Cognitive Therapy and Research

, Volume 42, Issue 1, pp 24–35 | Cite as

Early Maladaptive Schemas as Moderators of the Association between Bullying Victimization and Depressive Symptoms in Adolescents

  • Julen AlbaEmail author
  • Esther Calvete
  • Laura Wante
  • Marie-Lotte Van Beveren
  • Caroline Braet
Original Article


This study examined whether early maladaptive schemas (EMS) moderate the predictive association between bullying victimization and depressive symptoms in adolescents. For this purpose, a sample of 572 adolescents (314 males; Mage = 15.78, SDage = 0.94) completed measures of bullying victimization and EMS (Disconnection and Rejection, Impaired Autonomy and Other-Directedness domains) at the beginning of the study, and measures of depression in four consecutive waves every 4 months. Latent growth curve modelling was used to test the study hypothesis. The results indicated that both bullying victimization and EMS significantly predict a higher level of depressive symptoms. All schema domains moderated the association between bullying victimization and level of depressive symptoms. In addition, Disconnection and Rejection and Other-Directedness moderated the predictive association between bullying victimization and the trajectory of symptoms. Namely, in adolescents who scored high in theses schema domains, the level of depressive symptoms at T1 and T2 was higher when bullying victimization was high than when it was low. These findings suggest that EMS are relevant and make adolescents vulnerable when faced with bullying victimization.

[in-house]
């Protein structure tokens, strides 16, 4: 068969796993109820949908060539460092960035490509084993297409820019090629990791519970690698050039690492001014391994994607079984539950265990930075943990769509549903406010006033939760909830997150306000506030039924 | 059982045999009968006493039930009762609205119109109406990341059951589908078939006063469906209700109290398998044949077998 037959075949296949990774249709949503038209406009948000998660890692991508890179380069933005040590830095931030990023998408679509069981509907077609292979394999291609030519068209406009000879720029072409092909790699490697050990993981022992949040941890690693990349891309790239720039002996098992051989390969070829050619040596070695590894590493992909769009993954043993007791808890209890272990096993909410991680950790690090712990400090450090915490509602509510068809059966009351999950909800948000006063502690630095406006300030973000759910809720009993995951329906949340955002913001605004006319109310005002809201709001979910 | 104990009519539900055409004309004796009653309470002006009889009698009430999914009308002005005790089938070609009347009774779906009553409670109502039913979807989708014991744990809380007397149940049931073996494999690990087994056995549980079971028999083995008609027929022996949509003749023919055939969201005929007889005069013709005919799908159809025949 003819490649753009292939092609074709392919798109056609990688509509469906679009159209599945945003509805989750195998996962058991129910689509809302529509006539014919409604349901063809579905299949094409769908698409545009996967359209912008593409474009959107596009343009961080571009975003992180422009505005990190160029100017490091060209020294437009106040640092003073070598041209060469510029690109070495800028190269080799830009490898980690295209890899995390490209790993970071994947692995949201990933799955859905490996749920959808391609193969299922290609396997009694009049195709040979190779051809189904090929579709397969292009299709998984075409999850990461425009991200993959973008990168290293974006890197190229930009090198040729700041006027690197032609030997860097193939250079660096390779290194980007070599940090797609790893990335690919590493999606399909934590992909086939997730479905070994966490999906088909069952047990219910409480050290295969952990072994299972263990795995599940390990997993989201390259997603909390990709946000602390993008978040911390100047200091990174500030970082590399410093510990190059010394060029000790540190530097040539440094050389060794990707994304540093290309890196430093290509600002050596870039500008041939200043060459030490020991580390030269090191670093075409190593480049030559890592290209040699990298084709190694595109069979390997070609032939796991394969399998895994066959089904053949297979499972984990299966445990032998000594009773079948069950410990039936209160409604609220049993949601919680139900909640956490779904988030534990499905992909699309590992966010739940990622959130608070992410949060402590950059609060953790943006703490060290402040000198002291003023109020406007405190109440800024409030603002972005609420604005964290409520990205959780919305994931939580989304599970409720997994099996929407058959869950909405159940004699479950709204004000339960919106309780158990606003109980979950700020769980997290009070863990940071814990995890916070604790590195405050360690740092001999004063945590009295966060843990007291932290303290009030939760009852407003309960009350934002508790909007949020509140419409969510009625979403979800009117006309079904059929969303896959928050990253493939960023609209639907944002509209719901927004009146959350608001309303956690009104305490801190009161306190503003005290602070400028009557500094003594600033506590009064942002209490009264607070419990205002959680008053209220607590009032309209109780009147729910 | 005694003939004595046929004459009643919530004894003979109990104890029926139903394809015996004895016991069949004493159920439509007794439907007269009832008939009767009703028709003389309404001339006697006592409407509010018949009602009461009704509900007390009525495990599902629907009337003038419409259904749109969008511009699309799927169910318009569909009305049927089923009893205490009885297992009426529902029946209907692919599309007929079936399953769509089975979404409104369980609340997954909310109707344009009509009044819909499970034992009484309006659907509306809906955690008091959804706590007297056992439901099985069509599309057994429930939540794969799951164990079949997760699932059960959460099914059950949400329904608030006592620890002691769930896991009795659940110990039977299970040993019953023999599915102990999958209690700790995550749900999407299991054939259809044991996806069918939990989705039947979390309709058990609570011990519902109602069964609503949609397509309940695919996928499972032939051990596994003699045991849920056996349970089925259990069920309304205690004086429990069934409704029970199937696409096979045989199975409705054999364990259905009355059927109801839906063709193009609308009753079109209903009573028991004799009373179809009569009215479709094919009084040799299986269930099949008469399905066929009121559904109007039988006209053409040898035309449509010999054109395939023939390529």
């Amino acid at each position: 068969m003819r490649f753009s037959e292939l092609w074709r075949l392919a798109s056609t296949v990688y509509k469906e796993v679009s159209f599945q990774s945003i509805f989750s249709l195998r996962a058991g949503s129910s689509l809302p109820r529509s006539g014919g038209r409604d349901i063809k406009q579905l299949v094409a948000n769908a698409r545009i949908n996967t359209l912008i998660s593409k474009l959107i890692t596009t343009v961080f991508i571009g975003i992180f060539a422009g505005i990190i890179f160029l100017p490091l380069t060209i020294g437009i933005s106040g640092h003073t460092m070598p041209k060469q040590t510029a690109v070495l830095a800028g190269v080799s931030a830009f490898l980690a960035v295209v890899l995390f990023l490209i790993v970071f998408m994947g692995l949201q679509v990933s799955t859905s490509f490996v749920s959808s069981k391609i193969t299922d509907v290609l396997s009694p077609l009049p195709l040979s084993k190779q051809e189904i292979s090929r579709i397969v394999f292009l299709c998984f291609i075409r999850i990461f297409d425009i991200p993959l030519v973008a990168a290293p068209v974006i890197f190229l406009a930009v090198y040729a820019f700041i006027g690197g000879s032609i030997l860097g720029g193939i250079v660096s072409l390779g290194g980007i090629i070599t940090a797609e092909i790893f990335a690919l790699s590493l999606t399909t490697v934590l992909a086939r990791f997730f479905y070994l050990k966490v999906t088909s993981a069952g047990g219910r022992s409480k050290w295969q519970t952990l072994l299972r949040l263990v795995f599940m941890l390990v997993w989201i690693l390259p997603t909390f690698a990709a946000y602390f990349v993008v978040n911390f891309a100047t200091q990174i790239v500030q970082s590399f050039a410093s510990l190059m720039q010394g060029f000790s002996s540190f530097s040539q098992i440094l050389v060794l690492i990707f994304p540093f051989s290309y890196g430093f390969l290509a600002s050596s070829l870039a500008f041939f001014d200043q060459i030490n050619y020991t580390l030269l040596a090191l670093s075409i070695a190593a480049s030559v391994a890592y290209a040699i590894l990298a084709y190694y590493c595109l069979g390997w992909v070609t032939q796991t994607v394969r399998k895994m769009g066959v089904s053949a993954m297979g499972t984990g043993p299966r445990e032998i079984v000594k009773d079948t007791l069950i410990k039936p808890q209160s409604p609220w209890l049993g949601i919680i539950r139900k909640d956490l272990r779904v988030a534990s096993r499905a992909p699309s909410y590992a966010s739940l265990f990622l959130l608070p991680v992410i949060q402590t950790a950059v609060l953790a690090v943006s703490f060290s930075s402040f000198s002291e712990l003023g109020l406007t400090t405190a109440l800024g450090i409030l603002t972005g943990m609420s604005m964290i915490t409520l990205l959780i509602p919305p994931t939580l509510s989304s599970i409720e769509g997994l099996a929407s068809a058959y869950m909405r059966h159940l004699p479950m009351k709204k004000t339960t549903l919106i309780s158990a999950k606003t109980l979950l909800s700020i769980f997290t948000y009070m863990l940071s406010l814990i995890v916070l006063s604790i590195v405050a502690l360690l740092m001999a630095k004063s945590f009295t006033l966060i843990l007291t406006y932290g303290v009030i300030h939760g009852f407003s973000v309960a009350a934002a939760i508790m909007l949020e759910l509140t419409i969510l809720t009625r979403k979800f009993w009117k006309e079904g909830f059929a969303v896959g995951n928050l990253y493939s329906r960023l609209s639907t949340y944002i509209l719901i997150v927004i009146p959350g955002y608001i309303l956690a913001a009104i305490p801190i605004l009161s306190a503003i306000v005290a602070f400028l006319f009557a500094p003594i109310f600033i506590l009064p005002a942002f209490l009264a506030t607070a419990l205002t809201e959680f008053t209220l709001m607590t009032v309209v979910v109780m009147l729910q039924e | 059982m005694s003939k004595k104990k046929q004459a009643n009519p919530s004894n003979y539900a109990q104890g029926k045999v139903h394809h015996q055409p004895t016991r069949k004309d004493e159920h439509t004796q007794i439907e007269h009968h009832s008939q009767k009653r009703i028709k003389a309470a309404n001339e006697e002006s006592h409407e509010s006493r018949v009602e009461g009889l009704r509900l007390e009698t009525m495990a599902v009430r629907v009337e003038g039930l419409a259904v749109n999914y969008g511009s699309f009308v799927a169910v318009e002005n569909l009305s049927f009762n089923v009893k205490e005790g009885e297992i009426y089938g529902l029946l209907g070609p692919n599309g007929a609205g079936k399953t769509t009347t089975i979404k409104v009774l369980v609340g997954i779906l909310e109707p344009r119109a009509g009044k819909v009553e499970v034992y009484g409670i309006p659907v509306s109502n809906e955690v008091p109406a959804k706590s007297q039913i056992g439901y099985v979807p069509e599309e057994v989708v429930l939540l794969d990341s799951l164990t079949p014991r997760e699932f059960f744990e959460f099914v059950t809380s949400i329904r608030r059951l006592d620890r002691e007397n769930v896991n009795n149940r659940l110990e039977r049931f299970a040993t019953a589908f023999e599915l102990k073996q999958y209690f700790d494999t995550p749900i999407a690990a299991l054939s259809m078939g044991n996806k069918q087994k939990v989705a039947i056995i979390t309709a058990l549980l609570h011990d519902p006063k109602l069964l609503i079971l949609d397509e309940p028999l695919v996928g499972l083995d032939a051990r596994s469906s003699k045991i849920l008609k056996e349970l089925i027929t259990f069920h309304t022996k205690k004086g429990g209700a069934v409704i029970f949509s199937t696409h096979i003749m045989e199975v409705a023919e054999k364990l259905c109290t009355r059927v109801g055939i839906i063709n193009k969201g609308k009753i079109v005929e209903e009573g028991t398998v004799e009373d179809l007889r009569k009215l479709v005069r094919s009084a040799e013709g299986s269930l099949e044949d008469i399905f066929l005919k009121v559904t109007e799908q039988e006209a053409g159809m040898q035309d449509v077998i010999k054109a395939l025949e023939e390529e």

Depression Bullying victimization Early maladaptive schemas Adolescents 



This research was supported by a grant from the Ministerio de Economía y Competitividad (Spanish Government, Ref. PSI2015-68426-R) and from the Basque Country (Ref. IT982-16).

Compliance with Ethical Standards

Conflict of Interest

Julen Alba, Esther Calvete, Laura Wante, Marie-Lotte Van Beveren, Caroline Braet declare that they have no conflict of interest.

Research Involving Human and Animal Participants

All procedures performed in this study were in accordance with the ethical standards of the institutional and/or national research committee and with the 1964 Helsinki declaration and its later amendments or comparable ethical standards. This paper does not include any studies with animals.

Informed Consent

Informed consent was obtained from all individual participants included in the study and their parents.


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Copyright information

© Springer Science+Business Media, LLC 2017

Authors and Affiliations

  1. 1.University of Deusto-Department of Personality, Psychological Assessment and TreatmentBilbaoSpain
  2. 2.University of Ghent-Deparment of Developmental, Personality and Social PsychologyGhentBelgium

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